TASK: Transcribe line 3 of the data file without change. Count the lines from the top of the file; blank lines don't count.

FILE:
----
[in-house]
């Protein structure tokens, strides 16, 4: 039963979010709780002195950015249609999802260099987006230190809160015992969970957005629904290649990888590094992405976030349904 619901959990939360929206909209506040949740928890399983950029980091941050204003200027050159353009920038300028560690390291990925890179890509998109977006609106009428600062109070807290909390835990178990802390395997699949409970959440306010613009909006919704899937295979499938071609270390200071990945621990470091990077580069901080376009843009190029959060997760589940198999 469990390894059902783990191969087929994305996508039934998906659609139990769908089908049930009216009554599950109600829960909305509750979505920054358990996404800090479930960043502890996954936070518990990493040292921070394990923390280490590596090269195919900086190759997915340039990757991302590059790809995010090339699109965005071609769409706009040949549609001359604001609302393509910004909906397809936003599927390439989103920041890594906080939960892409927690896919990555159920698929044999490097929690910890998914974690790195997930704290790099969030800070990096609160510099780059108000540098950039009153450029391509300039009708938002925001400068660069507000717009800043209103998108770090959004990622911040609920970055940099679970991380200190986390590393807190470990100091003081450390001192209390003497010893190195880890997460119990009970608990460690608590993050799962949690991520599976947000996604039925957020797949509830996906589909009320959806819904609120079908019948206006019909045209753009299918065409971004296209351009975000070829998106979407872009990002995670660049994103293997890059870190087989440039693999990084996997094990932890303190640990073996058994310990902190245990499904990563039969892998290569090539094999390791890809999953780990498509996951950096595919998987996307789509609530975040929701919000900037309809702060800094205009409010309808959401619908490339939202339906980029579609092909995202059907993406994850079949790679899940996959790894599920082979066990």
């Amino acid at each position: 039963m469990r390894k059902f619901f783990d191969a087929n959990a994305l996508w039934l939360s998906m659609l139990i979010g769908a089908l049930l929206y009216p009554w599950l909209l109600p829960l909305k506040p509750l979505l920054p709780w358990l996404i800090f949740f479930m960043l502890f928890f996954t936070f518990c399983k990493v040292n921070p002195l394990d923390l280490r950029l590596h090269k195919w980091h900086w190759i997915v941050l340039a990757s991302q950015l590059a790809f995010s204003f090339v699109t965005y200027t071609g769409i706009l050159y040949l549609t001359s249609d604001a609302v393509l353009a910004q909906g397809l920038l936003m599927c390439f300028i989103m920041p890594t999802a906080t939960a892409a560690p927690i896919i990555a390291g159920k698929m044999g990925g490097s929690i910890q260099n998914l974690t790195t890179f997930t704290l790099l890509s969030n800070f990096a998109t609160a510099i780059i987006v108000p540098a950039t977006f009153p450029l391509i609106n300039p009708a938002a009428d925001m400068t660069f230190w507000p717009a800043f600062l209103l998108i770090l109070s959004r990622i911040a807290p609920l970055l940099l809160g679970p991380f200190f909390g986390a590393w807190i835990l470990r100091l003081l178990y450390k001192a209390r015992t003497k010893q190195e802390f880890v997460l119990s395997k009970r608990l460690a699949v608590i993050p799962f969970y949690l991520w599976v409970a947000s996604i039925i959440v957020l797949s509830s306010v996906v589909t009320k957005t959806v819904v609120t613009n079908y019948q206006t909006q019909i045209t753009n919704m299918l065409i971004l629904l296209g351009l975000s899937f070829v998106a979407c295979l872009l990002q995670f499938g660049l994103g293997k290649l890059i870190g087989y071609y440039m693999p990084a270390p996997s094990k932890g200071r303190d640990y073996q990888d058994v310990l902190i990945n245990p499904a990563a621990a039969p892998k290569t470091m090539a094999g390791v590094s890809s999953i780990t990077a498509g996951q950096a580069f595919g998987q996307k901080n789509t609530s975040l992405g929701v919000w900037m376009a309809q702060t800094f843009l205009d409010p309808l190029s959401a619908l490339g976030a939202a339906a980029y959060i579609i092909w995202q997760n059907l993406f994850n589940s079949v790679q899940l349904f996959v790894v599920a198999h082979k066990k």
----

């Amino acid at each position: 039963m469990r390894k059902f619901f783990d191969a087929n959990a994305l996508w039934l939360s998906m659609l139990i979010g769908a089908l049930l929206y009216p009554w599950l909209l109600p829960l909305k506040p509750l979505l920054p709780w358990l996404i800090f949740f479930m960043l502890f928890f996954t936070f518990c399983k990493v040292n921070p002195l394990d923390l280490r950029l590596h090269k195919w980091h900086w190759i997915v941050l340039a990757s991302q950015l590059a790809f995010s204003f090339v699109t965005y200027t071609g769409i706009l050159y040949l549609t001359s249609d604001a609302v393509l353009a910004q909906g397809l920038l936003m599927c390439f300028i989103m920041p890594t999802a906080t939960a892409a560690p927690i896919i990555a390291g159920k698929m044999g990925g490097s929690i910890q260099n998914l974690t790195t890179f997930t704290l790099l890509s969030n800070f990096a998109t609160a510099i780059i987006v108000p540098a950039t977006f009153p450029l391509i609106n300039p009708a938002a009428d925001m400068t660069f230190w507000p717009a800043f600062l209103l998108i770090l109070s959004r990622i911040a807290p609920l970055l940099l809160g679970p991380f200190f909390g986390a590393w807190i835990l470990r100091l003081l178990y450390k001192a209390r015992t003497k010893q190195e802390f880890v997460l119990s395997k009970r608990l460690a699949v608590i993050p799962f969970y949690l991520w599976v409970a947000s996604i039925i959440v957020l797949s509830s306010v996906v589909t009320k957005t959806v819904v609120t613009n079908y019948q206006t909006q019909i045209t753009n919704m299918l065409i971004l629904l296209g351009l975000s899937f070829v998106a979407c295979l872009l990002q995670f499938g660049l994103g293997k290649l890059i870190g087989y071609y440039m693999p990084a270390p996997s094990k932890g200071r303190d640990y073996q990888d058994v310990l902190i990945n245990p499904a990563a621990a039969p892998k290569t470091m090539a094999g390791v590094s890809s999953i780990t990077a498509g996951q950096a580069f595919g998987q996307k901080n789509t609530s975040l992405g929701v919000w900037m376009a309809q702060t800094f843009l205009d409010p309808l190029s959401a619908l490339g976030a939202a339906a980029y959060i579609i092909w995202q997760n059907l993406f994850n589940s079949v790679q899940l349904f996959v790894v599920a198999h082979k066990k």